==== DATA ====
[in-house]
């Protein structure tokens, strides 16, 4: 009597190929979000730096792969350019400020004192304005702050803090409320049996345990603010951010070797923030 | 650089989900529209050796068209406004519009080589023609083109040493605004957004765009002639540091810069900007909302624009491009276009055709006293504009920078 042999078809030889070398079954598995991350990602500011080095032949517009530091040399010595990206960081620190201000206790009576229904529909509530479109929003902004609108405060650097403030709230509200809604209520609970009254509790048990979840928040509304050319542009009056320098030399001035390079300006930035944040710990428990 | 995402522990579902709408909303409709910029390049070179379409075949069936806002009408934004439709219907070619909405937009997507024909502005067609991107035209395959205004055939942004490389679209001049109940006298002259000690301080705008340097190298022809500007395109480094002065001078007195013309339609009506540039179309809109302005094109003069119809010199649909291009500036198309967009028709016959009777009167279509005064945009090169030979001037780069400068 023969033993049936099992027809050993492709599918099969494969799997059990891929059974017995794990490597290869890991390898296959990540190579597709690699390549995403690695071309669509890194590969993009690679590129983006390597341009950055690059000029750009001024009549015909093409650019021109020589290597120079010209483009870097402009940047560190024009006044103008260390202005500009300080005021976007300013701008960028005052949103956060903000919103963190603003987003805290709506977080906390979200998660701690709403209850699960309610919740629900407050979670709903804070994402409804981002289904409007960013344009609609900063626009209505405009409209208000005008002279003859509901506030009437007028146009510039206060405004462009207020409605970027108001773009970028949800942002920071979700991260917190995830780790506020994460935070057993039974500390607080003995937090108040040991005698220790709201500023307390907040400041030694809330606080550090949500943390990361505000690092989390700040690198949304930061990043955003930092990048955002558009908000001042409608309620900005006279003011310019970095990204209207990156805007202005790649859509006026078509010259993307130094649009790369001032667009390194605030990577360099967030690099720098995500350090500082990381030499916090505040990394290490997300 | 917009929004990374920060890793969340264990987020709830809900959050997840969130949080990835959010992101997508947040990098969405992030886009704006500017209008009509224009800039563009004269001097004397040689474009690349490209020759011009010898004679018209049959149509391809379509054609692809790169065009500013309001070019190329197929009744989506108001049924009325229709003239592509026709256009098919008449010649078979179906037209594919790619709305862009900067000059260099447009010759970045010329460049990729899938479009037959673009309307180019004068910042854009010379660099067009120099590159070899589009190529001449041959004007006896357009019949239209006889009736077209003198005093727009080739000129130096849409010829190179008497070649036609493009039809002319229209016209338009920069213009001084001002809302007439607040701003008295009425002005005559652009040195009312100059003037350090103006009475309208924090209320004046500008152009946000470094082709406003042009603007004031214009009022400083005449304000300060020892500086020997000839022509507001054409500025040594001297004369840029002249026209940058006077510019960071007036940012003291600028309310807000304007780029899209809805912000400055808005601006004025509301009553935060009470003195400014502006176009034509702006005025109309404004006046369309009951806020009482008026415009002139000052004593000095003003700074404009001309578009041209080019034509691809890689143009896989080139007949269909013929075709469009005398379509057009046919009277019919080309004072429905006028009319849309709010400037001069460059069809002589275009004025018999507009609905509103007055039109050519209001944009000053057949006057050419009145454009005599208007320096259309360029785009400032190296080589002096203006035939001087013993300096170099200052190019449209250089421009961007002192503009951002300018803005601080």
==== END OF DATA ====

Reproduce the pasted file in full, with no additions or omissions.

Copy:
[in-house]
């Protein structure tokens, strides 16, 4: 009597190929979000730096792969350019400020004192304005702050803090409320049996345990603010951010070797923030 | 650089989900529209050796068209406004519009080589023609083109040493605004957004765009002639540091810069900007909302624009491009276009055709006293504009920078 042999078809030889070398079954598995991350990602500011080095032949517009530091040399010595990206960081620190201000206790009576229904529909509530479109929003902004609108405060650097403030709230509200809604209520609970009254509790048990979840928040509304050319542009009056320098030399001035390079300006930035944040710990428990 | 995402522990579902709408909303409709910029390049070179379409075949069936806002009408934004439709219907070619909405937009997507024909502005067609991107035209395959205004055939942004490389679209001049109940006298002259000690301080705008340097190298022809500007395109480094002065001078007195013309339609009506540039179309809109302005094109003069119809010199649909291009500036198309967009028709016959009777009167279509005064945009090169030979001037780069400068 023969033993049936099992027809050993492709599918099969494969799997059990891929059974017995794990490597290869890991390898296959990540190579597709690699390549995403690695071309669509890194590969993009690679590129983006390597341009950055690059000029750009001024009549015909093409650019021109020589290597120079010209483009870097402009940047560190024009006044103008260390202005500009300080005021976007300013701008960028005052949103956060903000919103963190603003987003805290709506977080906390979200998660701690709403209850699960309610919740629900407050979670709903804070994402409804981002289904409007960013344009609609900063626009209505405009409209208000005008002279003859509901506030009437007028146009510039206060405004462009207020409605970027108001773009970028949800942002920071979700991260917190995830780790506020994460935070057993039974500390607080003995937090108040040991005698220790709201500023307390907040400041030694809330606080550090949500943390990361505000690092989390700040690198949304930061990043955003930092990048955002558009908000001042409608309620900005006279003011310019970095990204209207990156805007202005790649859509006026078509010259993307130094649009790369001032667009390194605030990577360099967030690099720098995500350090500082990381030499916090505040990394290490997300 | 917009929004990374920060890793969340264990987020709830809900959050997840969130949080990835959010992101997508947040990098969405992030886009704006500017209008009509224009800039563009004269001097004397040689474009690349490209020759011009010898004679018209049959149509391809379509054609692809790169065009500013309001070019190329197929009744989506108001049924009325229709003239592509026709256009098919008449010649078979179906037209594919790619709305862009900067000059260099447009010759970045010329460049990729899938479009037959673009309307180019004068910042854009010379660099067009120099590159070899589009190529001449041959004007006896357009019949239209006889009736077209003198005093727009080739000129130096849409010829190179008497070649036609493009039809002319229209016209338009920069213009001084001002809302007439607040701003008295009425002005005559652009040195009312100059003037350090103006009475309208924090209320004046500008152009946000470094082709406003042009603007004031214009009022400083005449304000300060020892500086020997000839022509507001054409500025040594001297004369840029002249026209940058006077510019960071007036940012003291600028309310807000304007780029899209809805912000400055808005601006004025509301009553935060009470003195400014502006176009034509702006005025109309404004006046369309009951806020009482008026415009002139000052004593000095003003700074404009001309578009041209080019034509691809890689143009896989080139007949269909013929075709469009005398379509057009046919009277019919080309004072429905006028009319849309709010400037001069460059069809002589275009004025018999507009609905509103007055039109050519209001944009000053057949006057050419009145454009005599208007320096259309360029785009400032190296080589002096203006035939001087013993300096170099200052190019449209250089421009961007002192503009951002300018803005601080």